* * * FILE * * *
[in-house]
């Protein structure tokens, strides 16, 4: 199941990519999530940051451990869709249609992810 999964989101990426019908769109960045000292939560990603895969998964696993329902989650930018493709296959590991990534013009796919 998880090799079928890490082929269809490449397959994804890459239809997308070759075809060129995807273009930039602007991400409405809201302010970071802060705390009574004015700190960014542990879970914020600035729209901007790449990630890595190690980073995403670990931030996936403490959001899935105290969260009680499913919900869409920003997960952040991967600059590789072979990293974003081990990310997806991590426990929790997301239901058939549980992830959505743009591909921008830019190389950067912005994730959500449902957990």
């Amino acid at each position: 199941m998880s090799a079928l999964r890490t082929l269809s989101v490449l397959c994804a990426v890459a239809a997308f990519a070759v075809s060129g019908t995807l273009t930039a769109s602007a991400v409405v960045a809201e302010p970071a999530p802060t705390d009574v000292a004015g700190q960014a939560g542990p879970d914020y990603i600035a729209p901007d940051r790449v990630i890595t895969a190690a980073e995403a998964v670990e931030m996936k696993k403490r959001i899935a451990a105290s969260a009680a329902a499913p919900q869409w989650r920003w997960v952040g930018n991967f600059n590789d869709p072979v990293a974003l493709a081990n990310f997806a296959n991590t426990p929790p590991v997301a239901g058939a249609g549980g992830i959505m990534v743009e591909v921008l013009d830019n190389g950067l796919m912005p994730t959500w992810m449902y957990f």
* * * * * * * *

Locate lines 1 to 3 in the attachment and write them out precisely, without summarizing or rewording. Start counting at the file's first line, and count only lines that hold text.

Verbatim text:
[in-house]
């Protein structure tokens, strides 16, 4: 199941990519999530940051451990869709249609992810 999964989101990426019908769109960045000292939560990603895969998964696993329902989650930018493709296959590991990534013009796919 998880090799079928890490082929269809490449397959994804890459239809997308070759075809060129995807273009930039602007991400409405809201302010970071802060705390009574004015700190960014542990879970914020600035729209901007790449990630890595190690980073995403670990931030996936403490959001899935105290969260009680499913919900869409920003997960952040991967600059590789072979990293974003081990990310997806991590426990929790997301239901058939549980992830959505743009591909921008830019190389950067912005994730959500449902957990």
């Amino acid at each position: 199941m998880s090799a079928l999964r890490t082929l269809s989101v490449l397959c994804a990426v890459a239809a997308f990519a070759v075809s060129g019908t995807l273009t930039a769109s602007a991400v409405v960045a809201e302010p970071a999530p802060t705390d009574v000292a004015g700190q960014a939560g542990p879970d914020y990603i600035a729209p901007d940051r790449v990630i890595t895969a190690a980073e995403a998964v670990e931030m996936k696993k403490r959001i899935a451990a105290s969260a009680a329902a499913p919900q869409w989650r920003w997960v952040g930018n991967f600059n590789d869709p072979v990293a974003l493709a081990n990310f997806a296959n991590t426990p929790p590991v997301a239901g058939a249609g549980g992830i959505m990534v743009e591909v921008l013009d830019n190389g950067l796919m912005p994730t959500w992810m449902y957990f």